Unfortunately, the glory part is still 10 years away! Really, we’re building the telescope for the next generation.
It would be a different experience if we could walk down the hall and just talk to each other, but the size of the project that we are envisioning makes it impossible.
It all depends on a lot of motivated people going above and beyond the requirements of their job.
There are about 70 of us altogether – as well as at Oxford and the UK Astronomy Technology Centre in Edinburgh, we have other partners Lyon, Marseille, Tenerife, and Madrid – and we try to come together 2-3 times a year in person. We need to make the sum of the parts built at each institute to come together to form a coherent whole; an instrument that is more than the sum of its parts. This requires excellent communication so everyone can see the big picture.
There are a lot of video conferences and telephone calls, and it can be difficult, especially when we are working in different languages and cultures, so we have to be disciplined in how we work.
I’ve not found there are cultural differences; there are just differences between individuals. People are people and they have different approaches. You have to get to know them, and know how best to interact with them.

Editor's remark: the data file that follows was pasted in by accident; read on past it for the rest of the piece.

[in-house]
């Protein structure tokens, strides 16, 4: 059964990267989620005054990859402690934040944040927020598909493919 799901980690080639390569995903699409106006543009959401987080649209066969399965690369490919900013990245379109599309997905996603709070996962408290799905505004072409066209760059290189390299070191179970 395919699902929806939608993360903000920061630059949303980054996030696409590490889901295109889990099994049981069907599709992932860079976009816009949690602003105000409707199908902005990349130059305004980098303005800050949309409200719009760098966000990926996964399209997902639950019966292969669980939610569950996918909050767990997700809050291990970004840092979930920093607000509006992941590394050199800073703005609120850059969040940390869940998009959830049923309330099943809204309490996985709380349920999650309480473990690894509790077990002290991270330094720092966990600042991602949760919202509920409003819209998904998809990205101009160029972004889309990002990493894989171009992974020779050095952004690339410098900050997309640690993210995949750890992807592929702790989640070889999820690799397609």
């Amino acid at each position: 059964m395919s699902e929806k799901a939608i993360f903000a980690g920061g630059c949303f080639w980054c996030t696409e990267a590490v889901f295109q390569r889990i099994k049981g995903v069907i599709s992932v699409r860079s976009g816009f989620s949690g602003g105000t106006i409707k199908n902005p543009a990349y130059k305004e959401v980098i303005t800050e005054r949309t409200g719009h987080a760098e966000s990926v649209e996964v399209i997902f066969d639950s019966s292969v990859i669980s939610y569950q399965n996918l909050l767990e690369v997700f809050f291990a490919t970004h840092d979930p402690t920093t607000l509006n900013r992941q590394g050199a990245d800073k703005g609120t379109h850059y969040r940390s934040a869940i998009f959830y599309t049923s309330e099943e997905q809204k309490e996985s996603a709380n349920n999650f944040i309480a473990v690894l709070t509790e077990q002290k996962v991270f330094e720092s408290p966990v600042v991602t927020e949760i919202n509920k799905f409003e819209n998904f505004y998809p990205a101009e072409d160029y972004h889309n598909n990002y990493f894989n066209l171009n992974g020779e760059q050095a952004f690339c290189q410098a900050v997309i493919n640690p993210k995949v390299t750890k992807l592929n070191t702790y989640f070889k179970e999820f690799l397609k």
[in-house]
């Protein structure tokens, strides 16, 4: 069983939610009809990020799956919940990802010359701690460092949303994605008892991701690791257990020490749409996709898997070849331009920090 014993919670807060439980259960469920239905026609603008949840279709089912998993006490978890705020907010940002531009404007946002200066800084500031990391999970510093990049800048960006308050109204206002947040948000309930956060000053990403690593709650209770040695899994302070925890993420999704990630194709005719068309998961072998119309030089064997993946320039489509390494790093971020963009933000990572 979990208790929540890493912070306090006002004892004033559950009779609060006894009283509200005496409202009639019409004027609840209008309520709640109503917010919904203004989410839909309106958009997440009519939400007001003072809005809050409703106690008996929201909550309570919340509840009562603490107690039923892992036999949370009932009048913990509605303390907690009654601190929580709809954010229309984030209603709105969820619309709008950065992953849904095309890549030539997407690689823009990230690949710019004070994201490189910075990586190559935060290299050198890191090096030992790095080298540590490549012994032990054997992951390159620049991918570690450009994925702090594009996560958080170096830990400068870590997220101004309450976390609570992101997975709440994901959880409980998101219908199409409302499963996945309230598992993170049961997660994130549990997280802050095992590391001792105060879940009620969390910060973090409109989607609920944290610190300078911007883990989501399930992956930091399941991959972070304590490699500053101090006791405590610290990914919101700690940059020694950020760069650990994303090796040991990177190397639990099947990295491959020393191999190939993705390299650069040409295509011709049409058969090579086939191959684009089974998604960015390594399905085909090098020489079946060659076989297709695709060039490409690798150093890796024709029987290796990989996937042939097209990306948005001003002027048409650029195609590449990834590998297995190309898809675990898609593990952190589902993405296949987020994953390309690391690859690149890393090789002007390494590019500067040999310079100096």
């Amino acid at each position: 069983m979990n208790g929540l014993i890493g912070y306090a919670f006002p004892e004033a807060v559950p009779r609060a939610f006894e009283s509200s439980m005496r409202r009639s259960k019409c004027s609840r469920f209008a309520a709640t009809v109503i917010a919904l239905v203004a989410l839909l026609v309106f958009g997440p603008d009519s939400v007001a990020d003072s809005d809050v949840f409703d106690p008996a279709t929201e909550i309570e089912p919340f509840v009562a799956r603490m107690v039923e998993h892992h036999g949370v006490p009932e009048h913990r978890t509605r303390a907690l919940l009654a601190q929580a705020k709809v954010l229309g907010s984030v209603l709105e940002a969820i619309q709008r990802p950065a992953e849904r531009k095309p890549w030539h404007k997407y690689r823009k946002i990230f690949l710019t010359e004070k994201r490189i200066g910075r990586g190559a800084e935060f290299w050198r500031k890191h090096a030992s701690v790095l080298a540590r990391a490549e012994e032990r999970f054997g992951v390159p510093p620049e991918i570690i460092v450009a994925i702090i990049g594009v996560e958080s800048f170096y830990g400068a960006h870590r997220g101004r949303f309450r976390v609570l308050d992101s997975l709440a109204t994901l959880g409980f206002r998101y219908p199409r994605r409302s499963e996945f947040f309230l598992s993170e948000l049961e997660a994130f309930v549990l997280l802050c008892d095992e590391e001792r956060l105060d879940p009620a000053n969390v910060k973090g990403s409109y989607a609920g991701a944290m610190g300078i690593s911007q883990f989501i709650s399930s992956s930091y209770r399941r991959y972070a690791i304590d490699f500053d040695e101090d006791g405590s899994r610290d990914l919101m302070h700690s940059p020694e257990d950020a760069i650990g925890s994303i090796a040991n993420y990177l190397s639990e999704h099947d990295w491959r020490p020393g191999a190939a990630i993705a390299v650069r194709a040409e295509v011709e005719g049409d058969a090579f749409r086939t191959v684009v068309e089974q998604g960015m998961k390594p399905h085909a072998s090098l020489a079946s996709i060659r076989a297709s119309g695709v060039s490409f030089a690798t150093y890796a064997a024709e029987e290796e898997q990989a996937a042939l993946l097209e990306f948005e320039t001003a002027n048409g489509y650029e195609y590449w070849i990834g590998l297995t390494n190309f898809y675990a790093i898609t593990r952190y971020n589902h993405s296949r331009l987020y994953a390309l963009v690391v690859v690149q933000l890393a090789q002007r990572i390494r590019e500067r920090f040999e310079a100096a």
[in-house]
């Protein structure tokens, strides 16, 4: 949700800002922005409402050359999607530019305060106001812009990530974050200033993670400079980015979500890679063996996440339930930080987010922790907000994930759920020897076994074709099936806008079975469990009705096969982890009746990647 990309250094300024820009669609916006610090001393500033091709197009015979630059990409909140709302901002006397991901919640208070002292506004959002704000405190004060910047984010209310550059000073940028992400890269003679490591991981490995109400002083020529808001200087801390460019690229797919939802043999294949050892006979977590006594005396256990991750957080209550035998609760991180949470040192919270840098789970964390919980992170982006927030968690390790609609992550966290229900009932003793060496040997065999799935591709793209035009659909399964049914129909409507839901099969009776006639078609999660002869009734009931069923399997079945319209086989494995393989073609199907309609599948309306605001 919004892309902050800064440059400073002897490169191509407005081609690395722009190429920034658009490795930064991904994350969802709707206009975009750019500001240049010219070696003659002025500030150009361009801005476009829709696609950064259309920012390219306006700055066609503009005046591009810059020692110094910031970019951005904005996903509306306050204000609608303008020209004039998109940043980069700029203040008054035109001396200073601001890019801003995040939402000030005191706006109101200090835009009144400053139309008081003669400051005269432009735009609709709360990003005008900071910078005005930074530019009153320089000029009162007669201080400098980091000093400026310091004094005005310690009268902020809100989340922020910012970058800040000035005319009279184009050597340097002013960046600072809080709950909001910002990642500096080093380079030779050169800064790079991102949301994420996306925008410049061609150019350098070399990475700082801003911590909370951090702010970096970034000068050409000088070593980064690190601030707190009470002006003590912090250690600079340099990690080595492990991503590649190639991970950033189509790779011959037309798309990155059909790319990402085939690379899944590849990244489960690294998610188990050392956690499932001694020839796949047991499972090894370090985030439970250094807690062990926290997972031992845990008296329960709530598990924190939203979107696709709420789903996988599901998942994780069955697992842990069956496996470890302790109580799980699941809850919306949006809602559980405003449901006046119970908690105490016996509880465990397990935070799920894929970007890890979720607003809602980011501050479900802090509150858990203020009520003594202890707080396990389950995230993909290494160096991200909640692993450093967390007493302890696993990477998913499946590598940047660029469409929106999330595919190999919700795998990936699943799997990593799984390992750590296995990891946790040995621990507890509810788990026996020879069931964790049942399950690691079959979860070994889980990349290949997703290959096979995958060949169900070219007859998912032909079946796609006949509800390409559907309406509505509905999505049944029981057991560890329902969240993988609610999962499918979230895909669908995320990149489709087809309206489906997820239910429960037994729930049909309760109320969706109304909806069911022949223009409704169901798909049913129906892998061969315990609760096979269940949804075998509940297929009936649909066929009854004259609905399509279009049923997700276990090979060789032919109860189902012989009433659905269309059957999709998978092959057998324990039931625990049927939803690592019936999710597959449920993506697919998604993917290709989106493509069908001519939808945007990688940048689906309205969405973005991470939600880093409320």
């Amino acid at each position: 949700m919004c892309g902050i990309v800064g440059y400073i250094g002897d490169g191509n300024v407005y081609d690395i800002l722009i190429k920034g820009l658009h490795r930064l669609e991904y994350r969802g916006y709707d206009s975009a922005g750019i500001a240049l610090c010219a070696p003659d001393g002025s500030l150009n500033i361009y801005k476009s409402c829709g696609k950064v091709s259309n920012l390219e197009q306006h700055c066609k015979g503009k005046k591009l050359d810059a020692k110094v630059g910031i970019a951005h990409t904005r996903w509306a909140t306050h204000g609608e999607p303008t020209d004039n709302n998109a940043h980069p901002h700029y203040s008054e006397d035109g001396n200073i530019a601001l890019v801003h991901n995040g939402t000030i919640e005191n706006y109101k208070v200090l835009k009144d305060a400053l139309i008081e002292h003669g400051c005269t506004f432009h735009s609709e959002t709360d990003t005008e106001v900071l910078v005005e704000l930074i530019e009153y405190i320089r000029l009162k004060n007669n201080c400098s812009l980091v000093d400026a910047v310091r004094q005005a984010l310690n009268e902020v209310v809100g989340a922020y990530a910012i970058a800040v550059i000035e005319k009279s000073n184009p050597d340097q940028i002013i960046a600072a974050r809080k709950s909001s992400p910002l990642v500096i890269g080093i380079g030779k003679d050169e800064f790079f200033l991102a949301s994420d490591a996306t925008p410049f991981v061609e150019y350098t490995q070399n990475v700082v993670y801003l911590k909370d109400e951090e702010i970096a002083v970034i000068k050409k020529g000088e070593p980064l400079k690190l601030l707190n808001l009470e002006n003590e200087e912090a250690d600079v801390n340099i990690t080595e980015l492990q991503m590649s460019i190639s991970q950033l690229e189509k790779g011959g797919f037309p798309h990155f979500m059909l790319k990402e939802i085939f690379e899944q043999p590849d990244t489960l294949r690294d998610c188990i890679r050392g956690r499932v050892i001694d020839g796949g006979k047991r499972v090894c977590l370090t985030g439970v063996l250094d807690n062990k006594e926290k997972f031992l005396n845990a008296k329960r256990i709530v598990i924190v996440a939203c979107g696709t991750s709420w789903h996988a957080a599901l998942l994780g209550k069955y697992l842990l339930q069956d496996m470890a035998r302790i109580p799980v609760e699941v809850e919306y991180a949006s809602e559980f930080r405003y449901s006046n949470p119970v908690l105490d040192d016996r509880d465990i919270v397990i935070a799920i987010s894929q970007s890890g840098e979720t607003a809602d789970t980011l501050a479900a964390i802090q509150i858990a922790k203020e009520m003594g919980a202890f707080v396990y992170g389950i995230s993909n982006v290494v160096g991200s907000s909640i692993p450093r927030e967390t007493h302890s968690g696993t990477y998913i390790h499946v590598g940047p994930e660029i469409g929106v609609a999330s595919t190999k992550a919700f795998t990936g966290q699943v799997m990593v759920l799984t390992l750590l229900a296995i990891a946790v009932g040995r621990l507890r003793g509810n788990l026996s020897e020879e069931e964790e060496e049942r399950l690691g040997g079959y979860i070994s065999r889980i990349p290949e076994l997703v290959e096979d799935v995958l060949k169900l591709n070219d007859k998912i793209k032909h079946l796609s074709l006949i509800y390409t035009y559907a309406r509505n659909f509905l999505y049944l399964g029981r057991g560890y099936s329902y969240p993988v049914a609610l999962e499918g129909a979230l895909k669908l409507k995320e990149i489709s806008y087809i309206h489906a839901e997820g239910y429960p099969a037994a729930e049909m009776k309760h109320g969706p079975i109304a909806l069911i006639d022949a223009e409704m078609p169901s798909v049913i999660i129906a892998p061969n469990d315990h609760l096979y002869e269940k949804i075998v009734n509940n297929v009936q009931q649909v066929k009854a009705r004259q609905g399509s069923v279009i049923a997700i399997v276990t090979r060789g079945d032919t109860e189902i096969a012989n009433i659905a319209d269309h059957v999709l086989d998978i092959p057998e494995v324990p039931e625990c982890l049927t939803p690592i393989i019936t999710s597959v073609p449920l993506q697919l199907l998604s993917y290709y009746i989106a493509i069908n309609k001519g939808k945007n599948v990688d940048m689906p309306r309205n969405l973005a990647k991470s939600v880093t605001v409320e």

I enjoy the technical side of things and getting stuck into the detail of the project, thinking about why something should be done one way rather than another. It can seem obvious if you are using experience built up on other instruments, but sometimes the discussions you have make you think, and you have other ideas and see other ways of doing things.
That’s why I really enjoy brainstorms with other members of the team; it’s satisfying when ideas from a brainstorm turn into a concept for an instrument.
The adaptive optics, for example, are a phenomenal piece of technology: they are really advanced and can make minute adjustments to deformable mirrors 1000 times a second to compensate for the earth’s atmosphere, and learning about them has been really rewarding.
We are always learning, and doing things that we haven’t done before – this project is on a totally different scale to anything else I have worked on. These are not instruments that will fit in our labs, so testing will be interesting!
I feel extremely privileged. Astronomy was my hobby when I was in Bombay, when I built a little amateur telescope from scratch. Now I’m paid to do what I love. The only downside is that I don’t have any hobbies anymore!
I remember the first time I went to the Southern Hemisphere, to Australia, and the sky there is so spectacular. You can see the Milky Way stretching across the entire sky, and it creates an amazing sense of awe and wonder. We talk a lot about impact in terms of new technologies, but this type of project is also important because it fuels our curiosity about our place in the Universe.
It’s scary, but it’s very exciting. We want to do the most we can with the funding we have.
We are always trying to push the limits of what we can deliver.